Orbital ATK Bacchus facility
Orbital ATK is developing a new rocket that could eventually compete for Air Force missions. Credit: Orbital ATK

WASHINGTON – Orbital ATK has won a $23.6 million contract to launch a small space surveillance satellite for the U.S. Air Force’s Operationally Responsive Space Office in 2017, the Pentagon announced July 2.

The announcement did not say which rocket Orbital would use to launch the ORS-5 satellite or where the  launch would take place. The Air Force, in an April 2014 posting to the Federal Business Opportunities website, detailed ORS-5 launch requirements that fit the performance of Orbital’s Pegasus XL or the Minotaur rockets.

Barry Beneski, an Orbital spokesman, did not respond July 2 to questions from SpaceNews.

ORS-5, also known as SensorSat, is being built by the Massachusetts Institute of Technology’s Lincoln Laboratory to scan the geosynchronous-orbit belt from low Earth orbit.

Tentatively slated to launch in the second quarter of 2017, ORS-5 has been touted by the Air Force as a potential bridge between the Space Based Space Surveillance Block 10 satellite, currently on orbit, and as a pathfinder for a trio of new, smaller space surveillance satellites that are not expected to launch before 2021. From its low Earth orbit vantage point, the Block 10 satellite keeps tabs on objects in geostationary orbit 36,000 kilometers above the equator, home to critical U.S. communications and missile warning satellites. It is expected to reach its end of life about 2017.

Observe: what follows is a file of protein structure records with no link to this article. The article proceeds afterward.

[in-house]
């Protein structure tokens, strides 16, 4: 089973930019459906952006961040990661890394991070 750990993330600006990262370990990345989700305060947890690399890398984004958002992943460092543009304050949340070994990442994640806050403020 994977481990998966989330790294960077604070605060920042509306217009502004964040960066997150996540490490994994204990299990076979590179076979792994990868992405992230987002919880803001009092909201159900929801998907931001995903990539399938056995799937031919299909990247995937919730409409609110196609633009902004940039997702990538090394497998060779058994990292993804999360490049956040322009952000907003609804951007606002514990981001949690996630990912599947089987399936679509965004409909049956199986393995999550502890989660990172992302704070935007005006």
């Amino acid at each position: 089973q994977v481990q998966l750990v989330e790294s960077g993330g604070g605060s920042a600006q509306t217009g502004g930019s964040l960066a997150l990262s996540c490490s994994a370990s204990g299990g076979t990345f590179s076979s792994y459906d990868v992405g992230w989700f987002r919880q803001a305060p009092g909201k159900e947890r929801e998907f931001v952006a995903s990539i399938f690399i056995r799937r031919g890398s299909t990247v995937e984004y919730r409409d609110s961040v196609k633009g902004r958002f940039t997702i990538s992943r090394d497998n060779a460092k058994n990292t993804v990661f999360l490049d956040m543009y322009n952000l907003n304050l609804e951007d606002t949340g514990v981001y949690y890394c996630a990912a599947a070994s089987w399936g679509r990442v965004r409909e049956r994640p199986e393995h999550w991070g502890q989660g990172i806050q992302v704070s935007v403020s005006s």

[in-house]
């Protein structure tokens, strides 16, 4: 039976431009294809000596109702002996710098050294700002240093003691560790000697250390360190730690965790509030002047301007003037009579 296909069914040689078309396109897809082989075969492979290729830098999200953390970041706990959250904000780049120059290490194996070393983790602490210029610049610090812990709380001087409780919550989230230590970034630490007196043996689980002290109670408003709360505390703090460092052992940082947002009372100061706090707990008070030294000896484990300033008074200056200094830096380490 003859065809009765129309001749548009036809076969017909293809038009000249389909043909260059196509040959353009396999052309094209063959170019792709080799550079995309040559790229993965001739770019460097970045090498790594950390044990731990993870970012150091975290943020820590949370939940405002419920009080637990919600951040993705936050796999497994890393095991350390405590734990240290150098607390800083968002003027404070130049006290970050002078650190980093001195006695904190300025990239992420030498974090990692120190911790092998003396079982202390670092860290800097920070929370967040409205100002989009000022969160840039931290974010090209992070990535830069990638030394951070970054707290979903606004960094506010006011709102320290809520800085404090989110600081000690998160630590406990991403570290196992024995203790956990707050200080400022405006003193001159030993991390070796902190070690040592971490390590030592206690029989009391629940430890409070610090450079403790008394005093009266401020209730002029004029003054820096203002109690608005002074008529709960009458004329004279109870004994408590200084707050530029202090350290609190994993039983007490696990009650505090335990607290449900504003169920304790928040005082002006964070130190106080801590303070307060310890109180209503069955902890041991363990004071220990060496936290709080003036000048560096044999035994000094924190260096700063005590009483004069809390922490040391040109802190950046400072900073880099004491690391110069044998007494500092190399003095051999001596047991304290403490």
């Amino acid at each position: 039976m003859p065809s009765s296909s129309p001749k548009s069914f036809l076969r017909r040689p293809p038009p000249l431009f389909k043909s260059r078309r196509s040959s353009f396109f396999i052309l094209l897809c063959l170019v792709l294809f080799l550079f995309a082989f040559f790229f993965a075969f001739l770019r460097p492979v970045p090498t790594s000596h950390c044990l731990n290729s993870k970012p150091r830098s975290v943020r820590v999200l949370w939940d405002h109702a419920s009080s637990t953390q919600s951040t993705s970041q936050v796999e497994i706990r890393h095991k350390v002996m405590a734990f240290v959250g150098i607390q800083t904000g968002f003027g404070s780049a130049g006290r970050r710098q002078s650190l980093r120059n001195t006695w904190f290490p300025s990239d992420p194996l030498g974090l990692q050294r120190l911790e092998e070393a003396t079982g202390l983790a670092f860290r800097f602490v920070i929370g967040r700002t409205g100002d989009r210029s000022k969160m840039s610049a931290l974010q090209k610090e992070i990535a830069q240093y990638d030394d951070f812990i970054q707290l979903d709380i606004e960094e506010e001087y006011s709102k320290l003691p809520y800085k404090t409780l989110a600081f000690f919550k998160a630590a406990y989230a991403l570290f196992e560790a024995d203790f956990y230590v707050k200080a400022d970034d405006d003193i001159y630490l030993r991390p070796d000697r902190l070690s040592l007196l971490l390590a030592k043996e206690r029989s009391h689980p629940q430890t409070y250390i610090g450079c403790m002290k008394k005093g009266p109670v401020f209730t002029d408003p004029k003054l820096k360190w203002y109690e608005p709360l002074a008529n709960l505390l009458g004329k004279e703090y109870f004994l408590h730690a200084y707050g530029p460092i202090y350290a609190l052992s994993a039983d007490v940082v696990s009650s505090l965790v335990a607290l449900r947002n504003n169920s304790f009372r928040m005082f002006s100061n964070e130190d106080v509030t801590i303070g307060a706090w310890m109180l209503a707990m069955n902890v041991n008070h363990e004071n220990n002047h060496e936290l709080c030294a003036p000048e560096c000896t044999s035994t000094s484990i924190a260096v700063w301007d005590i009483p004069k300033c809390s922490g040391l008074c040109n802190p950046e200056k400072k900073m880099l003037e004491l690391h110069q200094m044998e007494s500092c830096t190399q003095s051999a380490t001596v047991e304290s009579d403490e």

In its launch services solicitation last year, the Air Force said the chosen launch vehicle must be capable of putting the 80-110-kilogram satellite into an equatorial orbit with an altitude of 500-700 kilometers.

Orbital was the only company to submit a bid, according to the July 2 announcement.

The Air Force had hoped to launch ORS-5 for $20 million, but Col. John Anttonen, the director of the Operationally Responsive Space Office at Kirtland Air Force Base, New Mexico, told SpaceNews earlier this year that no existing launch service provider could meet that target.

“We went out and asked industry: ‘Can you meet $20 million?,’” Anttonen said. “A lot of the new space vendor concepts that are out there came back and said yes. But they have never built a rocket yet. The folks that have built the rockets or done the rideshares came back said we cant meet it but only because you’re going to a highly unique orbit. You’re going to zero degrees. They came back and said we can do $30 million. We said all right. Not bad. It’s an improvement over where we were.”

Mike Gruss covers military space issues, including the U.S. Air Force and Missile Defense Agency, for SpaceNews. He is a graduate of Miami University in Oxford, Ohio.